The symptoms of overtraining can generally be classified into parasympathetic changes (more common in aerobic sport) and sympathetic changes (more common in anaerobic sport) (Kreher & Schwartz, 2012). Parasympathetic symptoms of overtraining include, decreased motivation to take part in sport, constant fatigue, depressive symptoms or depression, and a decreased resting heart rate (known as sinus bradycardia). On the other hand, sympathetic symptoms of overtraining include inability to fall asleep or stay asleep, a higher than normal resting heart rate (known as sinus tachycardia), increased irritability and raised blood pressure. Other common symptoms may include, weight loss or weight gain, mental fogginess, stiff and sore muscles, mental fatigue, increased levels of anxiety and constant tiredness even after sufficient sleep. Therefore, it is clear that overtraining can lead to a myriad of both psychological and physiological symptoms which often have negative consequences for the health and wellbeing of the athlete. It is important to note that although some symptoms are more common in particular sports, they are not just limited to these sports. Any individual may experience a multitude of different overtraining symptoms with a high degree of individual difference.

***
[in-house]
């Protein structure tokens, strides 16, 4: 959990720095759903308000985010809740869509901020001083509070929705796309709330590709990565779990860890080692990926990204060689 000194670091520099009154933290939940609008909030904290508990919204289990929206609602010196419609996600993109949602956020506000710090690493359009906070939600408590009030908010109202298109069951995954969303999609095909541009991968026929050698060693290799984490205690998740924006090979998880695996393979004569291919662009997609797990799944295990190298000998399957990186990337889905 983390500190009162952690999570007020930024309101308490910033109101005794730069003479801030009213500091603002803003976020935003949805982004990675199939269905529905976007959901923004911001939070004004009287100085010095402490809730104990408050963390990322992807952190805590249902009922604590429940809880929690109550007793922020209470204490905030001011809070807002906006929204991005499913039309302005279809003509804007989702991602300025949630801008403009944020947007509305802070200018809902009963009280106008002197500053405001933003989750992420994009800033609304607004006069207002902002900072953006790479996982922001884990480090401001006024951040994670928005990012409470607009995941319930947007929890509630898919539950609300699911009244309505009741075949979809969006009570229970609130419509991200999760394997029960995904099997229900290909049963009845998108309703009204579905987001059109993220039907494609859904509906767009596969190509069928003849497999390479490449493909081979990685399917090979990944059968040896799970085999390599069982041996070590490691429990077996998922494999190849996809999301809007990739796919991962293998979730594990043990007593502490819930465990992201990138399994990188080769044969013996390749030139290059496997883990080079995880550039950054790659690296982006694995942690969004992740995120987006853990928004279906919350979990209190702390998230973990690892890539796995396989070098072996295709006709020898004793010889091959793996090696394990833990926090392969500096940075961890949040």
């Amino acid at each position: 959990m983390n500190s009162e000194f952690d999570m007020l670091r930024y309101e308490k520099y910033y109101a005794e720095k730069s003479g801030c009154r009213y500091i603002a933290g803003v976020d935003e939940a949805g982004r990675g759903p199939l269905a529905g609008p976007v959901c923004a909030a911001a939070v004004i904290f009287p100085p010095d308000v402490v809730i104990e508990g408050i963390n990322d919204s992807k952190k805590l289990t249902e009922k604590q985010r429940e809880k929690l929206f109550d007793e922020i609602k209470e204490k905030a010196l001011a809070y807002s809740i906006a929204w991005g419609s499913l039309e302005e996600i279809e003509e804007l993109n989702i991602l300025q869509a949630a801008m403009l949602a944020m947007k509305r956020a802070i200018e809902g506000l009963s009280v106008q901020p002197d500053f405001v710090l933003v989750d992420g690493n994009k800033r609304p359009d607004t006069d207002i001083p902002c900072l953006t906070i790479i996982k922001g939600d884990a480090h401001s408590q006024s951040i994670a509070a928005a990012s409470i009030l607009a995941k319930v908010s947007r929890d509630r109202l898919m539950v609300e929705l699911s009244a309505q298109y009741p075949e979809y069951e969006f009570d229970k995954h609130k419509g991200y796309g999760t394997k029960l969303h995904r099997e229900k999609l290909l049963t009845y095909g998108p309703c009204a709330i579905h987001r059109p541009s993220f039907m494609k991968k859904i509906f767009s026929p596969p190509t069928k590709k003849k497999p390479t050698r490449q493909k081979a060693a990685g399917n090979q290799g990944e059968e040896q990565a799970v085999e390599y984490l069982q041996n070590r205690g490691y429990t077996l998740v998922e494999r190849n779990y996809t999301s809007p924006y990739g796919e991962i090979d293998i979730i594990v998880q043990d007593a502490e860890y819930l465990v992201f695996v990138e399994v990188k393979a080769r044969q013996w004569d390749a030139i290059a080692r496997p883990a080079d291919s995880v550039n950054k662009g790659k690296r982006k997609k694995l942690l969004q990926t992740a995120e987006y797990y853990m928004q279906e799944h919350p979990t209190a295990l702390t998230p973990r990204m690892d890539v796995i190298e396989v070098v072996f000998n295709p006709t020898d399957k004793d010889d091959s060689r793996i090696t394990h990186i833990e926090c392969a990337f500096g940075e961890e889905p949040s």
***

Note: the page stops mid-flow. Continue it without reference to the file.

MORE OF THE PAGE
Theories of overtraining: